It is evident, then, that notions of ‘community’ and ‘community identity’, which were previously very much the domain of the social and political sciences, have become part and parcel of the terminology operated by Renaissance and Early Modern specialists, whether their investigations are broadly socio-economic or micro-historical in nature, or indeed artistic, literary, bibliographical, or theological. Above all, in recent years, there have been concerted efforts to encourage theoretical reflections in the field – witness the contribution to the multi-authored collection Defining Community in Early Modern Europe, edited by American historians Michael J. Halvorson and Karen E. Spierling, by Warwick historian Steve Hindle (on ‘Beating the Bounds of the Parish: Order, Memory, and Identity in the English Local Community, c. 1500–1700’) which is just one illustration of how this reflection takes place among scholars on both sides of the Atlantic.

Advanced doctoral and early postdoctoral researchers working on the Renaissance and Early Modern periods will therefore inevitably find themselves confronted with this protean notion of ‘community’: they may well be investigating particular social units or groups or they may wish to explore the relevance of approaches based on cohesiveness and collectivity for their own research or specialist teaching. On the other hand, despite the many recent advances in the field, many questions and areas remain unexplored or offer scope for further investigation.

It is with these considerations in mind that the current project seeks to explore the concept and import of ‘communities’ in three different research areas:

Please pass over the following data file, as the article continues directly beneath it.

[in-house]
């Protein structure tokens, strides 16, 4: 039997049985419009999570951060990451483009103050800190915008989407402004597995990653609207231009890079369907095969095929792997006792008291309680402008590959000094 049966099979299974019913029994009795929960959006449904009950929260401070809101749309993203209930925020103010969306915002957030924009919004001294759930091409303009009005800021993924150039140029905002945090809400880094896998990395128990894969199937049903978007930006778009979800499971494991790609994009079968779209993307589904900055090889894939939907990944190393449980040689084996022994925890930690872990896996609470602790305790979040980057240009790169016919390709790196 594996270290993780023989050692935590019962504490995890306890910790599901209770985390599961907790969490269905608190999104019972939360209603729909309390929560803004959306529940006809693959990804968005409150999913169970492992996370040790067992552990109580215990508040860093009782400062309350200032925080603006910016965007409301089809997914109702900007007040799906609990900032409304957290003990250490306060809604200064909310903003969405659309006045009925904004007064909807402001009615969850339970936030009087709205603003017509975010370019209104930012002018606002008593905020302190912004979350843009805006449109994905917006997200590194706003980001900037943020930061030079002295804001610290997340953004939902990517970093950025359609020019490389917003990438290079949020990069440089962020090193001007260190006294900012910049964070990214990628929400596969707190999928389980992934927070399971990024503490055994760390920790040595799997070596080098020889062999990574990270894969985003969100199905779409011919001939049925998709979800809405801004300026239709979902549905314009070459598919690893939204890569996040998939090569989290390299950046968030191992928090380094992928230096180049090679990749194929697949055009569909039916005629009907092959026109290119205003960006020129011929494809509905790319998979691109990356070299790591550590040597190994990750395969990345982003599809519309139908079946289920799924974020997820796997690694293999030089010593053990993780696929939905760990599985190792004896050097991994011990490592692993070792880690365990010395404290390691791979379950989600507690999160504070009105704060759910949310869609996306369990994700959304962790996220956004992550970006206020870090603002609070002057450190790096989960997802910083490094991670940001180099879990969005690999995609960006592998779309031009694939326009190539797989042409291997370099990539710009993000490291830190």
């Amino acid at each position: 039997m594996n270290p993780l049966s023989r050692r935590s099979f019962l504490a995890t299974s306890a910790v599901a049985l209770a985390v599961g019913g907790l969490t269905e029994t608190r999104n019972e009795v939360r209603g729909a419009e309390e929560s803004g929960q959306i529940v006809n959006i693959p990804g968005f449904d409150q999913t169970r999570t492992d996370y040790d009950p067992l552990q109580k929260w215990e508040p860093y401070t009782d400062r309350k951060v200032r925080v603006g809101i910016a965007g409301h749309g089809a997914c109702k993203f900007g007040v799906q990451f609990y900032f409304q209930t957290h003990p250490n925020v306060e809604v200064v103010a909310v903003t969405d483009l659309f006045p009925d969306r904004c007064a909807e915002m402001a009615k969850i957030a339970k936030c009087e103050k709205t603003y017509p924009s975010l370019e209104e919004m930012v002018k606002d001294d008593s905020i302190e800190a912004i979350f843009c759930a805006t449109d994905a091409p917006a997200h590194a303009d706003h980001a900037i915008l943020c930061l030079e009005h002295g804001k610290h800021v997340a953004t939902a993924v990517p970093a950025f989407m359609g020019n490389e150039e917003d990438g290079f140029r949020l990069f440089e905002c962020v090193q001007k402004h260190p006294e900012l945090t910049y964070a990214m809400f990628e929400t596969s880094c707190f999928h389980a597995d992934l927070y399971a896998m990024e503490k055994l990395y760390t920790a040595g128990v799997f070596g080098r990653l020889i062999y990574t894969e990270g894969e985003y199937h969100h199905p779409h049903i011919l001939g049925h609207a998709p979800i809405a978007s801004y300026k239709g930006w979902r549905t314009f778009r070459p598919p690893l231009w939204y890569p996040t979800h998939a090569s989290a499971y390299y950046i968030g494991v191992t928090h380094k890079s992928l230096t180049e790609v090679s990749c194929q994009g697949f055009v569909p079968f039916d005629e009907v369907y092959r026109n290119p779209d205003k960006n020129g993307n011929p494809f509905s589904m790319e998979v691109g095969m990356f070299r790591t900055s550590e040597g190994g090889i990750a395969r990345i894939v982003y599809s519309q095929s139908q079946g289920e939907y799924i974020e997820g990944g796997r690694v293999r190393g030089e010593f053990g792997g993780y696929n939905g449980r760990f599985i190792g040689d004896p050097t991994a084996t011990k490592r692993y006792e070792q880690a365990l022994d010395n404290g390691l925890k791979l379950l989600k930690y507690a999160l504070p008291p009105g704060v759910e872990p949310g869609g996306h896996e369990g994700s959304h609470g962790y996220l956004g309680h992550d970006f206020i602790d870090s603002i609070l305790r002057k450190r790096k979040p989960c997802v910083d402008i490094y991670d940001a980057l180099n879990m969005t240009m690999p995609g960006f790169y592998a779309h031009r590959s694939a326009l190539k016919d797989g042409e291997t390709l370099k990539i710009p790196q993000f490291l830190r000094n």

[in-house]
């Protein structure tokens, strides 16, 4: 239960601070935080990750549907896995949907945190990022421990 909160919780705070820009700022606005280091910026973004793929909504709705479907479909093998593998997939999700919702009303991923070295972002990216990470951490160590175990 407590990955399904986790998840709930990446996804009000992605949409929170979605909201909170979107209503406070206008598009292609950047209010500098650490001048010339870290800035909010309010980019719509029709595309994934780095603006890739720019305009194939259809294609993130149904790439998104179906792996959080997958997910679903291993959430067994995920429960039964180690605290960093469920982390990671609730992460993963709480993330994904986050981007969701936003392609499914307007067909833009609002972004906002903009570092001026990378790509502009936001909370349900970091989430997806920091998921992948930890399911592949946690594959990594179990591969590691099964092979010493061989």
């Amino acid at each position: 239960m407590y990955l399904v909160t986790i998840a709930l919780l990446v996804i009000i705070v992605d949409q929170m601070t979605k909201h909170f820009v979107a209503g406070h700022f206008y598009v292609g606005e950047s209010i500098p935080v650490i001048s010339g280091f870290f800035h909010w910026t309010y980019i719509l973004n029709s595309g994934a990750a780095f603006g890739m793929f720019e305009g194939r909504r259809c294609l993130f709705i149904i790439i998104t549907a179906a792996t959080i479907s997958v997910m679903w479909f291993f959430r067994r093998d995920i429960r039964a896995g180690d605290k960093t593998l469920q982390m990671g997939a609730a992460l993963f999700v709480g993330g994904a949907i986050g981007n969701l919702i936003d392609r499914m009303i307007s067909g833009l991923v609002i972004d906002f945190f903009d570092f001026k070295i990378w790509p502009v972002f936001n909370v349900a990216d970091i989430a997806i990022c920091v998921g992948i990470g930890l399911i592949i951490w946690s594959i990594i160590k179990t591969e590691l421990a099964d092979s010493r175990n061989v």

Whilst the organisers are mindful of maintaining a focused, largely humanistic approach for each theme, the multi-disciplinary and interdisciplinary character of the previous Mellon-funded programme "The Spaces of the Past" remains a key feature. Most importantly, each strand will, from its own particular angle, address a broad set of underlying research questions:

  • What were the foci around which communities emerged?

  • To what extent were these communities defined by concrete, physical or environmental factors? Or to what extent could communities develop on the basis of commonalities that transcend geographical, civic, social, religious, even temporal boundaries?

  • How did communities determine inclusion and exclusion?

  • How did different groups or groupings interact?

  • How did communities loose their cohesion or what led them to dissolve, whether abruptly or gradually? What, in other words, influenced their continuity or transformation?

Each year of activities involved two short workshops and one residential summer school, which were held at Warwick, Warwick’s facility at the Palazzo Pesaro-Papafava, in Venice, and The Newberry Library. Each year’s activities were followed by two eight-week Visiting Fellowships; these offered the opportunity to two (or more) of the selected Workshop Participants to build on the contacts and research collaborations established in the course of the previous year.


Ingrid De Smet

Mellon-Newberry Project Coordinator